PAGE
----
An explosion and fire rocked the Chevron Refinery in El Segundo on Tuesday night, prompting a call for residents to shelter in place as thick black smoke billowed into the sky. The blast occurred about 10:45 p.m. on the west side of the refinery complex along Grand Avenue near Vista del Mar. There were no immediate reports of injuries. Photos Courtesy Jack Zellweger

  • An explosion and fire rocked the Chevron Refinery in El Segundo on Tuesday night, prompting a call for residents to shelter in place as thick black smoke billowed into the sky. The blast occurred about 10:45 p.m. on the west side of the refinery complex along Grand Avenue near Vista del Mar. There were no immediate reports of injuries. Photos Courtesy Jack Zellweger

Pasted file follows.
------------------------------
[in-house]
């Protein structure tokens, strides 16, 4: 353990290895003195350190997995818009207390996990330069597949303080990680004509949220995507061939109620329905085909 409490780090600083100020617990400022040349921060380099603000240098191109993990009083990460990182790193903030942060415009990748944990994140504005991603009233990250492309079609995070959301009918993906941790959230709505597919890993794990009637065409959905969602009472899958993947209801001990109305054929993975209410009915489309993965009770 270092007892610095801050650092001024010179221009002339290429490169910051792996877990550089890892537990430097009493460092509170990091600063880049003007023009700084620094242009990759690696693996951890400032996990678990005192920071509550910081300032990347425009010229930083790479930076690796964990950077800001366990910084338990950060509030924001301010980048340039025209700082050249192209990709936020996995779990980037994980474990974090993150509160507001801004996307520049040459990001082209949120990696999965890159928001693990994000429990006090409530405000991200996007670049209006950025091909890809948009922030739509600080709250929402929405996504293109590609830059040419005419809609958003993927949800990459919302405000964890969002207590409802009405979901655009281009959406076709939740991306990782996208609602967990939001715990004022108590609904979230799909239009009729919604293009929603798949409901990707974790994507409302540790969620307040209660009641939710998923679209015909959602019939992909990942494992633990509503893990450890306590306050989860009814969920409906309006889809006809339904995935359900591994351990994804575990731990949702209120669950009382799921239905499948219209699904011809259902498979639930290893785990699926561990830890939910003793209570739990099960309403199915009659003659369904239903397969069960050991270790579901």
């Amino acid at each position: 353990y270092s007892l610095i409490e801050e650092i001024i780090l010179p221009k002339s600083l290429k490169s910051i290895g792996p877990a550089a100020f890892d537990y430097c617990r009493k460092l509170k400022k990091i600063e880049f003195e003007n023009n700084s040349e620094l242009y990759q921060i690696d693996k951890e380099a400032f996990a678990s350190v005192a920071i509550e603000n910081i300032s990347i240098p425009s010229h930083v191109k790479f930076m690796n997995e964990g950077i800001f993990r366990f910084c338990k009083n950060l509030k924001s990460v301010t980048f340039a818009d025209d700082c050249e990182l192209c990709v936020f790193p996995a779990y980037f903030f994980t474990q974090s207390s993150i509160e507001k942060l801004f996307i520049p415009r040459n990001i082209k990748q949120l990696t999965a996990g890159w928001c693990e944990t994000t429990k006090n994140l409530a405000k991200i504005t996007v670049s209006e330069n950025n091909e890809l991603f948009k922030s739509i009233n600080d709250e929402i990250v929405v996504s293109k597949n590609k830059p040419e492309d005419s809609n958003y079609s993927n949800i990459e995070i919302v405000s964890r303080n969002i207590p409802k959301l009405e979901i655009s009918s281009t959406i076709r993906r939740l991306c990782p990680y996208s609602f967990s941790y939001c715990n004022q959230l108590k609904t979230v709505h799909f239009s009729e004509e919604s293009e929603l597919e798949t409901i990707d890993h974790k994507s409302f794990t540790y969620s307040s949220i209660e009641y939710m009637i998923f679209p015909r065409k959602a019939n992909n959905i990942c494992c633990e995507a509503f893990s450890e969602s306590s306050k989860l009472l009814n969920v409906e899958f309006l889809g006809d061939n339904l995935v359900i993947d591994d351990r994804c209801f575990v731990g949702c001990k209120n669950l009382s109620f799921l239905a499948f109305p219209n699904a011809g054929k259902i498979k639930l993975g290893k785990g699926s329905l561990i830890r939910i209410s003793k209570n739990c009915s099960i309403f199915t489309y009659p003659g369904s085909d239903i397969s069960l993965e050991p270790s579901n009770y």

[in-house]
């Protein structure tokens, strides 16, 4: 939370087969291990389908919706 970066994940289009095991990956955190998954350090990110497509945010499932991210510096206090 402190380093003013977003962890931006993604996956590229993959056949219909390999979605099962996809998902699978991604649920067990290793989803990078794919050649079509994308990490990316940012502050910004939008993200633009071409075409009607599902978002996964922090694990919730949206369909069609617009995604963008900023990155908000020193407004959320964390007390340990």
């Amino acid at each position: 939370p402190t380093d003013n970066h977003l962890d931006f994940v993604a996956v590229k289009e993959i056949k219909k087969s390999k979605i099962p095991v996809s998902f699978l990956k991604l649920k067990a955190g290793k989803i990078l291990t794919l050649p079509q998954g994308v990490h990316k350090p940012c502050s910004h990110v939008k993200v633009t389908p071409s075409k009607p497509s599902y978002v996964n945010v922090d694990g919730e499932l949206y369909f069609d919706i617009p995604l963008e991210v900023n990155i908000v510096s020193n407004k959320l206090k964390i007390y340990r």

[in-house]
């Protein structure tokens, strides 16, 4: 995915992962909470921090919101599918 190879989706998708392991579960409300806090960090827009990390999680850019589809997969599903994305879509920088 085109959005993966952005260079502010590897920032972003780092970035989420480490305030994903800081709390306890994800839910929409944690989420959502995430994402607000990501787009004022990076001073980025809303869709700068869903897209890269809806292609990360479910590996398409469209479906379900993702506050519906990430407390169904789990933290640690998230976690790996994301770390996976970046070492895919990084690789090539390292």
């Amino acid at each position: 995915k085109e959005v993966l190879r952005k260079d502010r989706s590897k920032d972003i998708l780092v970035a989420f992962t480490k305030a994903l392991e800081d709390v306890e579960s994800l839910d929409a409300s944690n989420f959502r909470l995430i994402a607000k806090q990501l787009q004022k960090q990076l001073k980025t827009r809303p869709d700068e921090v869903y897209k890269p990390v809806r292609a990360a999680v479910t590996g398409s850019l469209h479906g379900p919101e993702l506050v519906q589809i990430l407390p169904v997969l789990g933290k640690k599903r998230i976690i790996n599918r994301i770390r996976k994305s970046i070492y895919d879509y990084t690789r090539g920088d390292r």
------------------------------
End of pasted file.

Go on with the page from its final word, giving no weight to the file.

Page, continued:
An explosion and fire rocked the Chevron Refinery in El Segundo on Tuesday night, prompting a call for residents to shelter in place as thick black smoke billowed into the sky. The blast occurred about 10:45 p.m. on the west side of the refinery complex along Grand Avenue near Vista del Mar. There were no immediate reports of injuries. Photos Courtesy Jack Zellweger

  • An explosion and fire rocked the Chevron Refinery in El Segundo on Tuesday night, prompting a call for residents to shelter in place as thick black smoke billowed into the sky. The blast occurred about 10:45 p.m. on the west side of the refinery complex along Grand Avenue near Vista del Mar. There were no immediate reports of injuries. Photos Courtesy Jack Zellweger

    An explosion and fire rocked the Chevron Refinery in El Segundo on Tuesday night, prompting a call for residents to shelter in place as thick black smoke billowed into the sky. The blast occurred about 10:45 p.m. on the west side of the refinery complex along Grand Avenue near Vista del Mar. There were no immediate reports of injuries. Photos Courtesy Jack Zellweger